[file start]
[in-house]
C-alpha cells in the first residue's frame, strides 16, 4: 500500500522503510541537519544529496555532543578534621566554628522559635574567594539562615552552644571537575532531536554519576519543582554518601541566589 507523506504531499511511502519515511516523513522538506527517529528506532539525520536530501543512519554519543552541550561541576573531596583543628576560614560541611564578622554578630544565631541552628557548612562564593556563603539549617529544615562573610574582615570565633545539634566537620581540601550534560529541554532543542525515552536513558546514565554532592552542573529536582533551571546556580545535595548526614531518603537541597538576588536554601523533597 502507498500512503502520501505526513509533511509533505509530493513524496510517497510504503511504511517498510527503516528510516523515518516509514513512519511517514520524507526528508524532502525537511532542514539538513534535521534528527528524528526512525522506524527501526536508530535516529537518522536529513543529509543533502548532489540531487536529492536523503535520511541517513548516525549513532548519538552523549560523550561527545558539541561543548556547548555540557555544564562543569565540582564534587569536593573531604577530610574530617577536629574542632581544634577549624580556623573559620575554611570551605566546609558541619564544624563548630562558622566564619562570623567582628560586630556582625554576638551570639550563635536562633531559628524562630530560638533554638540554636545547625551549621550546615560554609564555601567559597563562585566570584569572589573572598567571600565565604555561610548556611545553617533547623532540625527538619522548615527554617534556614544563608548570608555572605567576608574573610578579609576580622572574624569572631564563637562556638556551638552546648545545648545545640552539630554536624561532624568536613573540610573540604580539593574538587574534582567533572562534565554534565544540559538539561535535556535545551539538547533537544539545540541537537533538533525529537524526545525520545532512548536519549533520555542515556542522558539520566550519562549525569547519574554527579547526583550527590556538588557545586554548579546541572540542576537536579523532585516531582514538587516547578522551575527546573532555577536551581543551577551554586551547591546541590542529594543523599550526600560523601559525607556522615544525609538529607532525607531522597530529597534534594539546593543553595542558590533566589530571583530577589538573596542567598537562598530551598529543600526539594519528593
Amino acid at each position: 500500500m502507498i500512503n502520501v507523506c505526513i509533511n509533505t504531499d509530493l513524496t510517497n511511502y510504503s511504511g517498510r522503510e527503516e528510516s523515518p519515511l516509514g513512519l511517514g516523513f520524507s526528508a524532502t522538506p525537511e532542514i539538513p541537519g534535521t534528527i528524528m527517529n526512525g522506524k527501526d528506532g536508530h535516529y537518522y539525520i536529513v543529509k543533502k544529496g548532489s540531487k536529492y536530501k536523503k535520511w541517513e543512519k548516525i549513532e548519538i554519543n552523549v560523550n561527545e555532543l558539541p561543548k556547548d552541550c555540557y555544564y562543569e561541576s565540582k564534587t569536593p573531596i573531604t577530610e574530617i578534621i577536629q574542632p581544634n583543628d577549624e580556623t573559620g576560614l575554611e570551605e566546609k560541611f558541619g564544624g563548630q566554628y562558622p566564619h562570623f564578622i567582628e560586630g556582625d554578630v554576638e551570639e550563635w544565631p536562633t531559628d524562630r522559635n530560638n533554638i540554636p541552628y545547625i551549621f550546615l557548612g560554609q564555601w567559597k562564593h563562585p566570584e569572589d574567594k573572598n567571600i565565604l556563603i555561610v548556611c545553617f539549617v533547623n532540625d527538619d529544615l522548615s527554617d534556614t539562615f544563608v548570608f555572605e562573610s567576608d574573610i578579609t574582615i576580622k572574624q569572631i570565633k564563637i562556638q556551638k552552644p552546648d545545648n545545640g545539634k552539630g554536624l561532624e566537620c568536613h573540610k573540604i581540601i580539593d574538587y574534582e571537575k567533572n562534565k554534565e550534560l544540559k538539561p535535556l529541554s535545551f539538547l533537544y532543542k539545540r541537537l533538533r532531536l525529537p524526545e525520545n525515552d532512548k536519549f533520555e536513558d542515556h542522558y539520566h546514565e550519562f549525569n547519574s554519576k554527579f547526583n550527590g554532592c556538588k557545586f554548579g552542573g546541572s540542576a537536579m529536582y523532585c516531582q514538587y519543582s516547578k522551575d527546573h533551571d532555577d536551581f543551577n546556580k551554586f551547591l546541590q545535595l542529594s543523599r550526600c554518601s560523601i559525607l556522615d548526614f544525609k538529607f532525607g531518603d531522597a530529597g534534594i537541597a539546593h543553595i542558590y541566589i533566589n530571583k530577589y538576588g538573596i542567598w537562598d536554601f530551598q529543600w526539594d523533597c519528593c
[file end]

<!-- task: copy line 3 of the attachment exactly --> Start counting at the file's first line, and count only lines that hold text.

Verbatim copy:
Amino acid at each position: 500500500m502507498i500512503n502520501v507523506c505526513i509533511n509533505t504531499d509530493l513524496t510517497n511511502y510504503s511504511g517498510r522503510e527503516e528510516s523515518p519515511l516509514g513512519l511517514g516523513f520524507s526528508a524532502t522538506p525537511e532542514i539538513p541537519g534535521t534528527i528524528m527517529n526512525g522506524k527501526d528506532g536508530h535516529y537518522y539525520i536529513v543529509k543533502k544529496g548532489s540531487k536529492y536530501k536523503k535520511w541517513e543512519k548516525i549513532e548519538i554519543n552523549v560523550n561527545e555532543l558539541p561543548k556547548d552541550c555540557y555544564y562543569e561541576s565540582k564534587t569536593p573531596i573531604t577530610e574530617i578534621i577536629q574542632p581544634n583543628d577549624e580556623t573559620g576560614l575554611e570551605e566546609k560541611f558541619g564544624g563548630q566554628y562558622p566564619h562570623f564578622i567582628e560586630g556582625d554578630v554576638e551570639e550563635w544565631p536562633t531559628d524562630r522559635n530560638n533554638i540554636p541552628y545547625i551549621f550546615l557548612g560554609q564555601w567559597k562564593h563562585p566570584e569572589d574567594k573572598n567571600i565565604l556563603i555561610v548556611c545553617f539549617v533547623n532540625d527538619d529544615l522548615s527554617d534556614t539562615f544563608v548570608f555572605e562573610s567576608d574573610i578579609t574582615i576580622k572574624q569572631i570565633k564563637i562556638q556551638k552552644p552546648d545545648n545545640g545539634k552539630g554536624l561532624e566537620c568536613h573540610k573540604i581540601i580539593d574538587y574534582e571537575k567533572n562534565k554534565e550534560l544540559k538539561p535535556l529541554s535545551f539538547l533537544y532543542k539545540r541537537l533538533r532531536l525529537p524526545e525520545n525515552d532512548k536519549f533520555e536513558d542515556h542522558y539520566h546514565e550519562f549525569n547519574s554519576k554527579f547526583n550527590g554532592c556538588k557545586f554548579g552542573g546541572s540542576a537536579m529536582y523532585c516531582q514538587y519543582s516547578k522551575d527546573h533551571d532555577d536551581f543551577n546556580k551554586f551547591l546541590q545535595l542529594s543523599r550526600c554518601s560523601i559525607l556522615d548526614f544525609k538529607f532525607g531518603d531522597a530529597g534534594i537541597a539546593h543553595i542558590y541566589i533566589n530571583k530577589y538576588g538573596i542567598w537562598d536554601f530551598q529543600w526539594d523533597c519528593c